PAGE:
Today’s stren identifies a skill that is closely related to enthusiasm.  Resilience is the energy that enables us to bounce back from the stresses that we each encounter in our lifetime.  My dictionary defines resilience as follows: “The ability to recover quickly from illness, change, or misfortune; buoyancy;” also, “the property of a material that enables it to resume its original shape after being bent, stretched or compressed; elasticity.”  Resilience is one of those essential ingredients that contribute to surviving and thriving in an imperfect environment.

     We are all born with considerable resilience.  Our genes have programmed behaviors throughout our history that enable us to adapt to our environment and continue the life cycle.  Self-preservation is among the strongest of instincts, and we readily observe this in all life, particularly animals. One of my favorite examples of resilience is the process of learning to walk.  While you may not remember your struggles to walk, you have surely watched a child falling repeatedly, then picking him or herself up and trying again.  How many falls to the left, forward, backwards, here and there, with the self pick-me-ups are required before success is attained?  Little or no instruction is needed; we already somehow know to keep trying, and with repetition, we make ourselves skilled walkers. 

     The problem is that our upbringing tends to nurture resilience to death.  Instead of recognizing that mistakes and poor judgment are necessary tools for learning, we often teach the blaming-in mental action pattern - guilt and self-putdowns - that bring on a helpless/hopeless response (H/H).  The H/H mental action is among the most devastating because it shuts down our energy factory.  We come to assume (usually falsely) that our efforts will only be wasted, and so we stop trying and passively accept whatever fate and circumstance demand of us.  The value of this stren is to recognize that just as we learn helplessness, we can also unlearn it.  We can teach ourselves to turn our energy back on and rekindle the resilience whose embers were not extinguished, but remain still simmering.                

     During my training in psychiatry at John’s Hopkins, one of my professors was Curt Richter, who was distinguished for his studies on learned helplessness.  Rodents put in a tub of water normally move about until they find safety.  Experimental rodents whose motility was restrained when put to the survival test exhibited “give up” behavior and drowned.  Consider the baby elephant who is restrained by a rope tied to a wooden stake driven in the ground. When the elephant grows in strength and size, it would be a simple task to pull himself free of the tether, but he does not.  The resilience nature provides is extinguished by nurture. 

     In Man’s Search for Meaning, Victor Frankl concluded from his experience as a concentration camp prisoner during World War II that the important ingredient in those few who survived was “meaning.”  They recognized they were free to find meaning and value in living, and had a responsibility to do so.  Those who saw only hopelessness lacked the resilience to survive.  My sister-in-law has been working on a project to interview the survivors and families of survivors of the holocaust.  I am told that resilience is among the most important qualities observed in their histories.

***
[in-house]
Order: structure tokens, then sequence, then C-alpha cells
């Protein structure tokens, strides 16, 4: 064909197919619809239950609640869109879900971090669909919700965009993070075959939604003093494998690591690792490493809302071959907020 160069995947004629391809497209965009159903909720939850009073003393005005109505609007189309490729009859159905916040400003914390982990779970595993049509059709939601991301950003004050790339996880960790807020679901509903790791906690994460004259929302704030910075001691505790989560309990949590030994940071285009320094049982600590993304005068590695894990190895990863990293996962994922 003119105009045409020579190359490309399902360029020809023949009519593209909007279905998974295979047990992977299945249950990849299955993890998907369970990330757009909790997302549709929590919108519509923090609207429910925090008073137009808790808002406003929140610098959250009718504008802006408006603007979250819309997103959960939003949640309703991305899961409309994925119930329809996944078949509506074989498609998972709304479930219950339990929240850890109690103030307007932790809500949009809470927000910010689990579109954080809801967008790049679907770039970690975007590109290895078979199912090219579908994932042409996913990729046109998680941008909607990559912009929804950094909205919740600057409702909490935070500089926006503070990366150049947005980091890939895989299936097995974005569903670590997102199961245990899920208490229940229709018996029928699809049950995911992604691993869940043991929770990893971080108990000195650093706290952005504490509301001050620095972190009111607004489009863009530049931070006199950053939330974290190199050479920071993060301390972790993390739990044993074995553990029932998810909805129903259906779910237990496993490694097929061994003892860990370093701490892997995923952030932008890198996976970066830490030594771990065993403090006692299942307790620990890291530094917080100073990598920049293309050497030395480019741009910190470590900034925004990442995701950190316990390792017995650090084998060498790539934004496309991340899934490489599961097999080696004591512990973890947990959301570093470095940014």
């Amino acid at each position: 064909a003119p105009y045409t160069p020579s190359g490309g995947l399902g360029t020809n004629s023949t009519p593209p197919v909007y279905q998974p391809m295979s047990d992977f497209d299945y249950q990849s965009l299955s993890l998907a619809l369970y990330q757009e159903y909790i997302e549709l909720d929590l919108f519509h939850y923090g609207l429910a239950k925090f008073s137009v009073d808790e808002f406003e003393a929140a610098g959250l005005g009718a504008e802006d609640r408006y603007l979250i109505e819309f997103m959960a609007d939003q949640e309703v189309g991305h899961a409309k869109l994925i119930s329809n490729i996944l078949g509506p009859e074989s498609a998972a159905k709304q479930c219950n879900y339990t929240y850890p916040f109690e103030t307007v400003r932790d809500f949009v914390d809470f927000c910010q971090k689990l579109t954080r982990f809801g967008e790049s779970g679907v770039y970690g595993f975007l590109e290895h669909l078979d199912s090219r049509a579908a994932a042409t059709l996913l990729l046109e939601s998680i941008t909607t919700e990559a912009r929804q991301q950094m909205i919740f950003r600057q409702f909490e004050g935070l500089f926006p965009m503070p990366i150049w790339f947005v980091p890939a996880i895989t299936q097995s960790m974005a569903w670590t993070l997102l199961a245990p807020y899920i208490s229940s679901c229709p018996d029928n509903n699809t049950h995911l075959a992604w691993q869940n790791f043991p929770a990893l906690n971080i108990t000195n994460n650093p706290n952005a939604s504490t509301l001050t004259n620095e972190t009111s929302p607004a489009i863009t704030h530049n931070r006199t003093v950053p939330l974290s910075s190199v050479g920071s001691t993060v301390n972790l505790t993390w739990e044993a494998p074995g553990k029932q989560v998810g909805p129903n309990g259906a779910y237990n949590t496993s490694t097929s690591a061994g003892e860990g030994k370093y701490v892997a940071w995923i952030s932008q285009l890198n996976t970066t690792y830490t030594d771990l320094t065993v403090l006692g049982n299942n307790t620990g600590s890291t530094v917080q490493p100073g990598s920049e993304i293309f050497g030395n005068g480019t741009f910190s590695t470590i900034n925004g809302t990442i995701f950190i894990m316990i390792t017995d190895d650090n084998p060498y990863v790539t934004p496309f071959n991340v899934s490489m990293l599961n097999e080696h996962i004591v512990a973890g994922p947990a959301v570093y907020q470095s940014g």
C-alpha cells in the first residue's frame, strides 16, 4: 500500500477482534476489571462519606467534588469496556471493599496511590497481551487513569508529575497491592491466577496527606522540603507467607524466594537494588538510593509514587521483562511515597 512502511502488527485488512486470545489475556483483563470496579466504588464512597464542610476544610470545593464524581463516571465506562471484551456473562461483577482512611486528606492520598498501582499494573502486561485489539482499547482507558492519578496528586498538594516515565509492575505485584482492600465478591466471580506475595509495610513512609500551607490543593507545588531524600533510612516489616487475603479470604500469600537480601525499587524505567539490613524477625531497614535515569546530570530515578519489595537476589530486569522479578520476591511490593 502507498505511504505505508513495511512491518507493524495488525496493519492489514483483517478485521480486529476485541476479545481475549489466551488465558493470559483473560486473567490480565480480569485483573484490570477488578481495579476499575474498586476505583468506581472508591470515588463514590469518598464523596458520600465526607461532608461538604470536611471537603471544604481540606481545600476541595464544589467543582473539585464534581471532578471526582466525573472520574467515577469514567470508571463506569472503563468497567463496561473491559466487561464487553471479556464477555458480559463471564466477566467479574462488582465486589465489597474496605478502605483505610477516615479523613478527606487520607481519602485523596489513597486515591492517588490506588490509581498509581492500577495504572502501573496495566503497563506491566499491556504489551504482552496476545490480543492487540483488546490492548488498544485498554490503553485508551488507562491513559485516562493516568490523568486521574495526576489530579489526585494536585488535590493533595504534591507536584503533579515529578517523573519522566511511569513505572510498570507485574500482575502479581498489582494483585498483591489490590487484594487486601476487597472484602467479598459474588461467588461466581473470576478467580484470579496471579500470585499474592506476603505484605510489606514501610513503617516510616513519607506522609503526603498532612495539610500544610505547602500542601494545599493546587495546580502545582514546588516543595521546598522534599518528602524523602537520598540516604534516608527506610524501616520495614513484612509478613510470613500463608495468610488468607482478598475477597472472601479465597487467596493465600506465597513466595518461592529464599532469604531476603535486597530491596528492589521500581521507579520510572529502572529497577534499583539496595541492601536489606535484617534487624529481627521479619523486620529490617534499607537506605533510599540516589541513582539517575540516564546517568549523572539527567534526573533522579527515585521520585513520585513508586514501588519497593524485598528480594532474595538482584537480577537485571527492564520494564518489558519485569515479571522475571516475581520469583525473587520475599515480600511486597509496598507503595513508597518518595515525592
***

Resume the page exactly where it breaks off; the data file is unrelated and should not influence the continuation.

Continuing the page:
These observations regarding hopelessness/helplessness help us to understand why it is so important to create many life enthusiasms that sustain meaning and purpose in our lives.  We can see that the variety of enthusiasms and values to which we can direct energy is unlimited.  Name any topic, item, artistic endeavor, etc. and we can find individuals who invest their energy to learn more of it.  The spark of meaning is within us if we seek it and nourish it.  Our search begins with the awareness that we have the freedom to assume responsibility for making choices.  Above the circumstances that would limit our choice-making, we hold the human spirit of creativity.  Frankl tells us we can always take a stand; our attitude is ours alone.  He who has a why to live can bear most any hardship.  Frankl, who had married not long before his entire family was arrested and killed in concentration camps, attributes his resilience to his love and persistent hope to be reunited with his wife, although she did not survive.      

   Religious leaders and philosophers through the ages have a high degree of consensus about the most powerful sources of resilience: doing service to benefit others.  Mature individuals express greater enthusiasm in their acts of giving that those of receiving.  Einstein suggests the life of an individual has meaning only insofar as it aids in making the life of every living thing nobler and more beautiful.  Love is recognized as a powerful source of energy, enthusiasm, and inspiration to a meaningful life.  

     If love is indeed one of the most important ingredients in resilience, we are wise to learn what we can do to create an abundance of this force.  In the next series of strens, please share with me an exploration of what love is and how we create it.